JACKSON – The state College Board is preparing to cut academic programs at Mississippi’s eight public universities to deal with anticipated major budget shortfalls.
Hank Bounds, the new commissioner of higher education, on Thursday presented the board with a plan to take dramatic cost-saving measures to offset what he believes will be budget cuts of 10 percent for the upcoming year, totaling $80 million, and cuts of 20 percent the following year.
The cuts are expected to be larger in two years after the loss of federal stimulus funds.
“It is time for us to be bold,” said Bounds, who was named earlier this summer by the College Board to oversee the 82,000-student university system.
No vote was taken Thursday after Bounds’ presentation at the monthly meeting in the Institutions of Higher Learning board room, but several members said they supported the direction Bounds is leading the schools.
No board member voiced opposition.
“My prediction is that you will see programs eliminated at each university,” said College Board President Scott Ross of West Point.
College Board member Aubrey Patterson of Tupelo said, “IHL and Hank Bounds are taking a proactive approach to deal with the situation.”
The IHL is dealing with the issue, Patterson said, even though he and others believe universities have been underfunded compared to other state entities in recent years.
But he said he believes the results of the action “will be a stronger system on the other end.”
He also expressed hope the Legislature and governor would recognize the effort in future years with a renewed vigor to move the universities to the average appropriation per student of their peer institutions in the Southeast.
Over the past year, the state has been struggling with a slowdown in state revenue collections during the current national recession. Earlier this month, Gov. Haley Barbour cut all of education, including the universities, 5 percent. The cut equaled $30.5 million for the IHL system.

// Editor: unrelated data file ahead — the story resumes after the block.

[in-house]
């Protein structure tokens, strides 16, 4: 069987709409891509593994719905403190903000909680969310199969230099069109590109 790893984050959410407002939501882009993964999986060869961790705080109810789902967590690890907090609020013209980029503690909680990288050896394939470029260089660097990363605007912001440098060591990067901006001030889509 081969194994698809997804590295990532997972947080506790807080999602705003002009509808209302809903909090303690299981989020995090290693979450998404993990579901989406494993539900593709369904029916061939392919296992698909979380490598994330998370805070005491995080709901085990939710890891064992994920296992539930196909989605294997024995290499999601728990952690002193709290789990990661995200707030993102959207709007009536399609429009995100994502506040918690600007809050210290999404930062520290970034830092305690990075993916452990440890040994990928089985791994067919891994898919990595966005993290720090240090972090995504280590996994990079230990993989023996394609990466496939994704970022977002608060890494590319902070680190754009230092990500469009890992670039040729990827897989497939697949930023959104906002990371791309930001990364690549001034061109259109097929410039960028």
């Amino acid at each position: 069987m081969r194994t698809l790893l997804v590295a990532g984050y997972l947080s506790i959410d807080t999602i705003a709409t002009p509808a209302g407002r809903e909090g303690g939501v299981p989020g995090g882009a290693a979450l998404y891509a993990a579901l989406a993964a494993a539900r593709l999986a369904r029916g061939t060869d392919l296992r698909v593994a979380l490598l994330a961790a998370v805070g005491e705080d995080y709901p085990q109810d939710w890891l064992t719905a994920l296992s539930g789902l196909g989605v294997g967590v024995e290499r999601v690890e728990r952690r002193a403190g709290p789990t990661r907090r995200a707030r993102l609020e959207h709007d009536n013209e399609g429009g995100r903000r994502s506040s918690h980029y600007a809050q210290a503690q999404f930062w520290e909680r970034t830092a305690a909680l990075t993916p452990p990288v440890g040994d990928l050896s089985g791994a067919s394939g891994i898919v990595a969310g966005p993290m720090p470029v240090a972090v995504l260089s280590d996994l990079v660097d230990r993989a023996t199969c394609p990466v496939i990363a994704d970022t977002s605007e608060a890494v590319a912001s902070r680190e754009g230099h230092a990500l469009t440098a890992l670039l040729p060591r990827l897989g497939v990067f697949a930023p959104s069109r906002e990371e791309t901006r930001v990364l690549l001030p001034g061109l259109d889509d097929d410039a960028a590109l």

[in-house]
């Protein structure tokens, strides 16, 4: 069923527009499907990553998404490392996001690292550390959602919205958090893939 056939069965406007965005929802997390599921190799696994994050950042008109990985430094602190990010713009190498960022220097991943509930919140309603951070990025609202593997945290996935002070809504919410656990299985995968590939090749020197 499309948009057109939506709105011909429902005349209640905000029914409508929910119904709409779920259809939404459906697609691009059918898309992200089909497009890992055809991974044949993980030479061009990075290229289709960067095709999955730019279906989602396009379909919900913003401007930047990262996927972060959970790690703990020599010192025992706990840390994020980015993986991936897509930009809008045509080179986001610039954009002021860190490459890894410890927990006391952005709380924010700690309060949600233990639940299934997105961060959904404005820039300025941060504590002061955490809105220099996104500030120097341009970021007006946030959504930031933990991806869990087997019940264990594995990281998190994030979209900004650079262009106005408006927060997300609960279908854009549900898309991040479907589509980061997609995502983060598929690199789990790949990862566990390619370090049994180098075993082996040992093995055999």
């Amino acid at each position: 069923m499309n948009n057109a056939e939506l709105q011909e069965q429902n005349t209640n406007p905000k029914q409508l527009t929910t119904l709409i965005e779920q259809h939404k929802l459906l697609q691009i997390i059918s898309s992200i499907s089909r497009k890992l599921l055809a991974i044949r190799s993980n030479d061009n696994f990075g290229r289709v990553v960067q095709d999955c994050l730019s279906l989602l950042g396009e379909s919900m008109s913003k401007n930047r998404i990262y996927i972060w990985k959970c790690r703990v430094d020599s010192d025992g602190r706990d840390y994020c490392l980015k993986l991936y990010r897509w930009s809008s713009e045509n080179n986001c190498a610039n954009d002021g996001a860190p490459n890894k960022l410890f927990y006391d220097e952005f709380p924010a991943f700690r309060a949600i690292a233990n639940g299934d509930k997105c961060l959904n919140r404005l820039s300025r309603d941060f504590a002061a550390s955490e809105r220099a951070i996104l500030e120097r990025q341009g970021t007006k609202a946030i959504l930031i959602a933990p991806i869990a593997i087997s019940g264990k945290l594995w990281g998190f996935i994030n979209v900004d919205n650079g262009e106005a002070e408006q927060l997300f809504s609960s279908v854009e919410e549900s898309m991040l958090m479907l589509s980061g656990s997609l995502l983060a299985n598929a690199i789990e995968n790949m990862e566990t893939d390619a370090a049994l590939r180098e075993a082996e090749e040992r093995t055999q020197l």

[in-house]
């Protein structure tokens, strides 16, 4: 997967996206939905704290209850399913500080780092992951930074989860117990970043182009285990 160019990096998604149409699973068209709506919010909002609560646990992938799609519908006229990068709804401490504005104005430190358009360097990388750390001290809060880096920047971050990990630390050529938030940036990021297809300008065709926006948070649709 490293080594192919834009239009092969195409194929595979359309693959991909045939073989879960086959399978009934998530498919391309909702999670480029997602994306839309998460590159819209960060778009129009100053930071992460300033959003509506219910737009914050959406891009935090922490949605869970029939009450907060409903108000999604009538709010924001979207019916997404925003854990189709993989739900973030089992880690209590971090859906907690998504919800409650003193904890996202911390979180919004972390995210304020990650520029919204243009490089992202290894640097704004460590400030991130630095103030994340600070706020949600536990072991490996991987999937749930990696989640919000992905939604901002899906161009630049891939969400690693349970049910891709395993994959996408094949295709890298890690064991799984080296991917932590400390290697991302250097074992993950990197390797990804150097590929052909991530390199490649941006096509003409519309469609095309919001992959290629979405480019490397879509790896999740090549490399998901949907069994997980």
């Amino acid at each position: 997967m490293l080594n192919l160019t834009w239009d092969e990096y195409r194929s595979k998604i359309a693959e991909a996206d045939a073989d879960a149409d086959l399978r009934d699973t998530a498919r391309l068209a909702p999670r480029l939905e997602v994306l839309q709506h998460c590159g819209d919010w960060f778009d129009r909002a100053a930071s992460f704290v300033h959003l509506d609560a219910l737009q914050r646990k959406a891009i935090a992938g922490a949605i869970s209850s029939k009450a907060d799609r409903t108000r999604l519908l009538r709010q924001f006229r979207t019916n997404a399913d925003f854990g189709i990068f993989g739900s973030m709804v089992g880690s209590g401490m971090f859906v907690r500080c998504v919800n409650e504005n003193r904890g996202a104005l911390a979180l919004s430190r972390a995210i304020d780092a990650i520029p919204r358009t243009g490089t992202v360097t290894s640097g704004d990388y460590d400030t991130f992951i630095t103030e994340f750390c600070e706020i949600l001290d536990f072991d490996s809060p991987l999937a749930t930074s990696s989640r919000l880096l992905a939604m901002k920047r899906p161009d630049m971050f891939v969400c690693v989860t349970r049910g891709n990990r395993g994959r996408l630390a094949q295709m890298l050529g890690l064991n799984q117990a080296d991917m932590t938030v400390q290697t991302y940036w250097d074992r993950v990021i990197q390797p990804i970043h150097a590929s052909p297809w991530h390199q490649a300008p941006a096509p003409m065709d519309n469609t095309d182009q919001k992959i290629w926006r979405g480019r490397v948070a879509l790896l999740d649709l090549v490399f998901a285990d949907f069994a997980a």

Bounds and others believe the cuts will be more dramatic in the coming two years.
To deal with the cuts, he is putting together teams to make recommendations on ways to merge the administrative duties at the universities, to reduce textbook costs, to conserve utility costs and to make other efficiency savings.
Those potential savings will be presented to the board during its Oct. 15 meeting.
But Bounds said he does not anticipate enough savings in those areas to deal with the projected cuts during the coming two years.
“Unfortunately, we may have to look at academic programs,” he said. “It may necessitate consolidating some programs. It may necessitate removing some programs.”
Many College Board members, looking for ways to slow the rise in tuition, indicated that a thorough review of the academic programs at the eight universities is needed regardless of the budget situation.
“We are talking about transformative changes,” said College Board member Amy Whitten of Oxford. “We are talking about the type of change that we can’t tell you exactly what it will look like on the other side. You just have to trust us.”
While the College Board could act as early as next month on efficiency changes, it will take more time to deal with a review of the academic programs.
“There is no formal timeline, but all of it will be ASAP,” Ross said. “We don’t have the option to wait.”
Donna Oliver, the president of Mississippi Valley State, said, “it will not be easy when it comes to costing someone a job because you have eliminated a program.”
Bobby Harrison/NEMS Daily Journal